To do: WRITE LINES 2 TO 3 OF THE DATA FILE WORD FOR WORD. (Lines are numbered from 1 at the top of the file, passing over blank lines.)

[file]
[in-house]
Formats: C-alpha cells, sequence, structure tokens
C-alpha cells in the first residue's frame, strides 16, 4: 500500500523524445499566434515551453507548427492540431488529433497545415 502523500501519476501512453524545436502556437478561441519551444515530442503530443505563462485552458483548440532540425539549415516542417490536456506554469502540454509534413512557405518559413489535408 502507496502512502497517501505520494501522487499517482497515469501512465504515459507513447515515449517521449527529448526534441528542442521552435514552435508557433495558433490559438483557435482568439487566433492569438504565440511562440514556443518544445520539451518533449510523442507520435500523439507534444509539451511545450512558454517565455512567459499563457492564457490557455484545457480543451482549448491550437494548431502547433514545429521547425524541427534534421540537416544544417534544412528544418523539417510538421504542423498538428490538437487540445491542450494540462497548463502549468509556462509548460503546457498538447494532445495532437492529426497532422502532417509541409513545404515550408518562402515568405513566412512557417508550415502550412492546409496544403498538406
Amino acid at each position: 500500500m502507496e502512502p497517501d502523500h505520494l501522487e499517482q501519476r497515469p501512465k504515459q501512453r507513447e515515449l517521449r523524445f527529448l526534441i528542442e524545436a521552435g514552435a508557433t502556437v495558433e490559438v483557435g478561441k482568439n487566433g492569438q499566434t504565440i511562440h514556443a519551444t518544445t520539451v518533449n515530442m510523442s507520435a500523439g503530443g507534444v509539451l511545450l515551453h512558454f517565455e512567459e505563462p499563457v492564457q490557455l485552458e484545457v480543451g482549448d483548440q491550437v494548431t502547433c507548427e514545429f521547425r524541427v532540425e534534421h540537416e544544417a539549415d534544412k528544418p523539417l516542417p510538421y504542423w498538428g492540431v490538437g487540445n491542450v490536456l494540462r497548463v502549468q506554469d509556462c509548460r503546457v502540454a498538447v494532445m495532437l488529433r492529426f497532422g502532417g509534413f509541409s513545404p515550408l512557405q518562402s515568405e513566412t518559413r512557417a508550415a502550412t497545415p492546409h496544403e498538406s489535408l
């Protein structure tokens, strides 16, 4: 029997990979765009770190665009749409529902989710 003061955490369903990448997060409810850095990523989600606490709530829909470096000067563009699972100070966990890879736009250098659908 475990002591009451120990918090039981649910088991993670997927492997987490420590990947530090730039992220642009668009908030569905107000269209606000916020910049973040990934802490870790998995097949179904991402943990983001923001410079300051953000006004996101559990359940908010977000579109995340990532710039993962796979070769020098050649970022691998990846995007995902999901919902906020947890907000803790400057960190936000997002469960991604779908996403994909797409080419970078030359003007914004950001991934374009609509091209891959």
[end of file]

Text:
Formats: C-alpha cells, sequence, structure tokens
C-alpha cells in the first residue's frame, strides 16, 4: 500500500523524445499566434515551453507548427492540431488529433497545415 502523500501519476501512453524545436502556437478561441519551444515530442503530443505563462485552458483548440532540425539549415516542417490536456506554469502540454509534413512557405518559413489535408 502507496502512502497517501505520494501522487499517482497515469501512465504515459507513447515515449517521449527529448526534441528542442521552435514552435508557433495558433490559438483557435482568439487566433492569438504565440511562440514556443518544445520539451518533449510523442507520435500523439507534444509539451511545450512558454517565455512567459499563457492564457490557455484545457480543451482549448491550437494548431502547433514545429521547425524541427534534421540537416544544417534544412528544418523539417510538421504542423498538428490538437487540445491542450494540462497548463502549468509556462509548460503546457498538447494532445495532437492529426497532422502532417509541409513545404515550408518562402515568405513566412512557417508550415502550412492546409496544403498538406